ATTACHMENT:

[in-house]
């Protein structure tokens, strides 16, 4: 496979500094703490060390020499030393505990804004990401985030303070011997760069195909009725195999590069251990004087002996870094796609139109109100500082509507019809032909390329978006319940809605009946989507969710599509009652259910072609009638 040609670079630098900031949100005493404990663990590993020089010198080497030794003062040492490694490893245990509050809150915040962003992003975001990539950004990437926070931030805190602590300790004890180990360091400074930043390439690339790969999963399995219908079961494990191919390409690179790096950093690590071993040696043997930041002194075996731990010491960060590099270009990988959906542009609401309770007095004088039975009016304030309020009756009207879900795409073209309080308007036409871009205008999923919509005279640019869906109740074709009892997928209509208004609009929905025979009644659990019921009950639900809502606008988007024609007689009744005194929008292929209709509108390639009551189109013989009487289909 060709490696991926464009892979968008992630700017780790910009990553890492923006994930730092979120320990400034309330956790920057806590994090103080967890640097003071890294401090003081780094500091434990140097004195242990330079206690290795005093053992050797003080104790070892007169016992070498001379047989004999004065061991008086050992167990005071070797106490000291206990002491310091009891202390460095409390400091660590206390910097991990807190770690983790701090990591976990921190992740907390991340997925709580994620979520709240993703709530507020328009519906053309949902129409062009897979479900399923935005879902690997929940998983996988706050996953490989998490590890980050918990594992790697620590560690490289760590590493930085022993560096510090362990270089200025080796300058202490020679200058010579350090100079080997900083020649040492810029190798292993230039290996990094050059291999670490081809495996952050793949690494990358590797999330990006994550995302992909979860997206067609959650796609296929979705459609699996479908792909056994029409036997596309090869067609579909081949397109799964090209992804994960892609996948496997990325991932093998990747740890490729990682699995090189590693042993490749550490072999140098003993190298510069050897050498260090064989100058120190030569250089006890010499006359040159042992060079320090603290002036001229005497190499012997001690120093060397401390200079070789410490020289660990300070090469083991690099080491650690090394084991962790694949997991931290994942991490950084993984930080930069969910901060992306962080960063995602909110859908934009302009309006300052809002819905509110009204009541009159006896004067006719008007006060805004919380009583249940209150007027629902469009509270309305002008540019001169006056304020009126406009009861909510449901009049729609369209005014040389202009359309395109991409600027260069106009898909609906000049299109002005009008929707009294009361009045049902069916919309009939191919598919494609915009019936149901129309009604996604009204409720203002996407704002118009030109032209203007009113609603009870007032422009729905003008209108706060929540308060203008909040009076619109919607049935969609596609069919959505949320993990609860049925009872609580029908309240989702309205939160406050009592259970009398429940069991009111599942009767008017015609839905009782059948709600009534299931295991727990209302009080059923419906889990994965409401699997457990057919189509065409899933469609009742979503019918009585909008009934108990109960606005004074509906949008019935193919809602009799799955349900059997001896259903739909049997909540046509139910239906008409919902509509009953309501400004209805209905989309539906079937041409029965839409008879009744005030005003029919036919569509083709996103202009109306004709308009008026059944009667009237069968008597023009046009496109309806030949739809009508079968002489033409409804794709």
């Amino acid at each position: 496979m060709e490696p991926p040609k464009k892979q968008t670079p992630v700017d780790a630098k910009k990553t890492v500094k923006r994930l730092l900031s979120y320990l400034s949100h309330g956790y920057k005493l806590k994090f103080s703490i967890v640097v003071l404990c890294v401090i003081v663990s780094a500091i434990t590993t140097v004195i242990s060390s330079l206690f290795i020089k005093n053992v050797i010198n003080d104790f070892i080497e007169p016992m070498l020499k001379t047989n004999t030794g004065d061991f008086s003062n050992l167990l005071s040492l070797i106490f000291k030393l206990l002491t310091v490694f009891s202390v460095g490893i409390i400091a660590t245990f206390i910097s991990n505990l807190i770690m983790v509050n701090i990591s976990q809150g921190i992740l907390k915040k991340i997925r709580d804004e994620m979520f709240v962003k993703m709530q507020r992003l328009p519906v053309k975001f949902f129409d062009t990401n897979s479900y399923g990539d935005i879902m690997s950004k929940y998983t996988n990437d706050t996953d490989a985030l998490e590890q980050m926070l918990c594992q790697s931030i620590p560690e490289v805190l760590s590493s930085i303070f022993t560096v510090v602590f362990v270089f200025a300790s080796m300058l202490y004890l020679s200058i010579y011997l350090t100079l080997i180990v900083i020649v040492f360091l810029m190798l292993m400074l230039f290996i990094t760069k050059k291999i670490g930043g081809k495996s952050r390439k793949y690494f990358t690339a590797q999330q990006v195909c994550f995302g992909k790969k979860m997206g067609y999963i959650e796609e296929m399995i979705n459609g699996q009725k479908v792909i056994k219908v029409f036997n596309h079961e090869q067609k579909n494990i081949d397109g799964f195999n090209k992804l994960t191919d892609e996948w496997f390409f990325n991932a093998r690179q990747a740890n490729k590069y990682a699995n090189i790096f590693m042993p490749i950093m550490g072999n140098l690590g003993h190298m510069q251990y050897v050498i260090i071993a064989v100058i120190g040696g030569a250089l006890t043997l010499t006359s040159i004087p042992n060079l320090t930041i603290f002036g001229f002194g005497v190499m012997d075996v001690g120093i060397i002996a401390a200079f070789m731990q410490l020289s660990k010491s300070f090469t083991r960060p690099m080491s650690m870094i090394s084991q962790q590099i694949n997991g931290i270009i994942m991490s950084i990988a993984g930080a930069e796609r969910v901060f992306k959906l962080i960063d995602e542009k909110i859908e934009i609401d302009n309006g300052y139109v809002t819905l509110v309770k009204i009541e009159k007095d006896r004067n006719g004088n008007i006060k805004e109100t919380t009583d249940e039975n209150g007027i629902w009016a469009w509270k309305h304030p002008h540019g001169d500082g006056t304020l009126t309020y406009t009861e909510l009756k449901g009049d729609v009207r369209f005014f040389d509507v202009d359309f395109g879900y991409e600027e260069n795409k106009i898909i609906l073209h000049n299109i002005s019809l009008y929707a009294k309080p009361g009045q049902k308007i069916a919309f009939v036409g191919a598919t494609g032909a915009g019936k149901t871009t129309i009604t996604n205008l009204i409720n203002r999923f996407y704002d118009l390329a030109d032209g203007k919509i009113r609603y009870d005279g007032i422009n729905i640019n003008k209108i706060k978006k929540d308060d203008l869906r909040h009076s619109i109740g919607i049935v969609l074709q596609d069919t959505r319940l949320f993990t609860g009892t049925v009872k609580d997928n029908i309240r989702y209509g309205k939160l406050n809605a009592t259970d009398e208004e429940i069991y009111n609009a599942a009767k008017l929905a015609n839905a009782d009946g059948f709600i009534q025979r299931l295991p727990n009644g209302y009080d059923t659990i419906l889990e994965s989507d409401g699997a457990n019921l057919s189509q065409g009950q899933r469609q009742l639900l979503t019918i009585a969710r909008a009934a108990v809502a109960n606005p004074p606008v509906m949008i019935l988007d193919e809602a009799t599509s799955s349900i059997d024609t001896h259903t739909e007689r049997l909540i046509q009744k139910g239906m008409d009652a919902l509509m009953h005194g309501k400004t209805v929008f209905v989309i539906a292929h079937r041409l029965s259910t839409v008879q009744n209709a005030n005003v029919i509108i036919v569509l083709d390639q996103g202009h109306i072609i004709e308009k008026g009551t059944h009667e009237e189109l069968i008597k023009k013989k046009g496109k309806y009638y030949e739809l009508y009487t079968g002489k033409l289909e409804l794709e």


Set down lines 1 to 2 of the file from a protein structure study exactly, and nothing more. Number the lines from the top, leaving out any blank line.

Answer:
[in-house]
């Protein structure tokens, strides 16, 4: 496979500094703490060390020499030393505990804004990401985030303070011997760069195909009725195999590069251990004087002996870094796609139109109100500082509507019809032909390329978006319940809605009946989507969710599509009652259910072609009638 040609670079630098900031949100005493404990663990590993020089010198080497030794003062040492490694490893245990509050809150915040962003992003975001990539950004990437926070931030805190602590300790004890180990360091400074930043390439690339790969999963399995219908079961494990191919390409690179790096950093690590071993040696043997930041002194075996731990010491960060590099270009990988959906542009609401309770007095004088039975009016304030309020009756009207879900795409073209309080308007036409871009205008999923919509005279640019869906109740074709009892997928209509208004609009929905025979009644659990019921009950639900809502606008988007024609007689009744005194929008292929209709509108390639009551189109013989009487289909 060709490696991926464009892979968008992630700017780790910009990553890492923006994930730092979120320990400034309330956790920057806590994090103080967890640097003071890294401090003081780094500091434990140097004195242990330079206690290795005093053992050797003080104790070892007169016992070498001379047989004999004065061991008086050992167990005071070797106490000291206990002491310091009891202390460095409390400091660590206390910097991990807190770690983790701090990591976990921190992740907390991340997925709580994620979520709240993703709530507020328009519906053309949902129409062009897979479900399923935005879902690997929940998983996988706050996953490989998490590890980050918990594992790697620590560690490289760590590493930085022993560096510090362990270089200025080796300058202490020679200058010579350090100079080997900083020649040492810029190798292993230039290996990094050059291999670490081809495996952050793949690494990358590797999330990006994550995302992909979860997206067609959650796609296929979705459609699996479908792909056994029409036997596309090869067609579909081949397109799964090209992804994960892609996948496997990325991932093998990747740890490729990682699995090189590693042993490749550490072999140098003993190298510069050897050498260090064989100058120190030569250089006890010499006359040159042992060079320090603290002036001229005497190499012997001690120093060397401390200079070789410490020289660990300070090469083991690099080491650690090394084991962790694949997991931290994942991490950084993984930080930069969910901060992306962080960063995602909110859908934009302009309006300052809002819905509110009204009541009159006896004067006719008007006060805004919380009583249940209150007027629902469009509270309305002008540019001169006056304020009126406009009861909510449901009049729609369209005014040389202009359309395109991409600027260069106009898909609906000049299109002005009008929707009294009361009045049902069916919309009939191919598919494609915009019936149901129309009604996604009204409720203002996407704002118009030109032209203007009113609603009870007032422009729905003008209108706060929540308060203008909040009076619109919607049935969609596609069919959505949320993990609860049925009872609580029908309240989702309205939160406050009592259970009398429940069991009111599942009767008017015609839905009782059948709600009534299931295991727990209302009080059923419906889990994965409401699997457990057919189509065409899933469609009742979503019918009585909008009934108990109960606005004074509906949008019935193919809602009799799955349900059997001896259903739909049997909540046509139910239906008409919902509509009953309501400004209805209905989309539906079937041409029965839409008879009744005030005003029919036919569509083709996103202009109306004709308009008026059944009667009237069968008597023009046009496109309806030949739809009508079968002489033409409804794709």